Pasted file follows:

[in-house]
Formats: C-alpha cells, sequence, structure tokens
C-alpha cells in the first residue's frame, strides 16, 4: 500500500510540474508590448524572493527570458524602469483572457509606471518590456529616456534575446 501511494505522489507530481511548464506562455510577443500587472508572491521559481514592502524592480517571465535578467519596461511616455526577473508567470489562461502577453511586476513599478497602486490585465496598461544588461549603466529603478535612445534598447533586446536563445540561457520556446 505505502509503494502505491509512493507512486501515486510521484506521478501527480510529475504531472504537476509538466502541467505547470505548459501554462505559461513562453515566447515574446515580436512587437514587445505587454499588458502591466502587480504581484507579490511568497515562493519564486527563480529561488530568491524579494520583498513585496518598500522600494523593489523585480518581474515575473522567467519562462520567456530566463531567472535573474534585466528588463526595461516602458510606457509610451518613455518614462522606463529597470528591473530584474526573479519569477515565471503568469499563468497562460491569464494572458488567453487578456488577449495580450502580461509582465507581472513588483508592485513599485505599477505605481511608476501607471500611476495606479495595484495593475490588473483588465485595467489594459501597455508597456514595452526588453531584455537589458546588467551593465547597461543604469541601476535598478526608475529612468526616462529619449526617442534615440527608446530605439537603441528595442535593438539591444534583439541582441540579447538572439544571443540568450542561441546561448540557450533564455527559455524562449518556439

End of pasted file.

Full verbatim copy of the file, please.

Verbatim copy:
[in-house]
Formats: C-alpha cells, sequence, structure tokens
C-alpha cells in the first residue's frame, strides 16, 4: 500500500510540474508590448524572493527570458524602469483572457509606471518590456529616456534575446 501511494505522489507530481511548464506562455510577443500587472508572491521559481514592502524592480517571465535578467519596461511616455526577473508567470489562461502577453511586476513599478497602486490585465496598461544588461549603466529603478535612445534598447533586446536563445540561457520556446 505505502509503494502505491509512493507512486501515486510521484506521478501527480510529475504531472504537476509538466502541467505547470505548459501554462505559461513562453515566447515574446515580436512587437514587445505587454499588458502591466502587480504581484507579490511568497515562493519564486527563480529561488530568491524579494520583498513585496518598500522600494523593489523585480518581474515575473522567467519562462520567456530566463531567472535573474534585466528588463526595461516602458510606457509610451518613455518614462522606463529597470528591473530584474526573479519569477515565471503568469499563468497562460491569464494572458488567453487578456488577449495580450502580461509582465507581472513588483508592485513599485505599477505605481511608476501607471500611476495606479495595484495593475490588473483588465485595467489594459501597455508597456514595452526588453531584455537589458546588467551593465547597461543604469541601476535598478526608475529612468526616462529619449526617442534615440527608446530605439537603441528595442535593438539591444534583439541582441540579447538572439544571443540568450542561441546561448540557450533564455527559455524562449518556439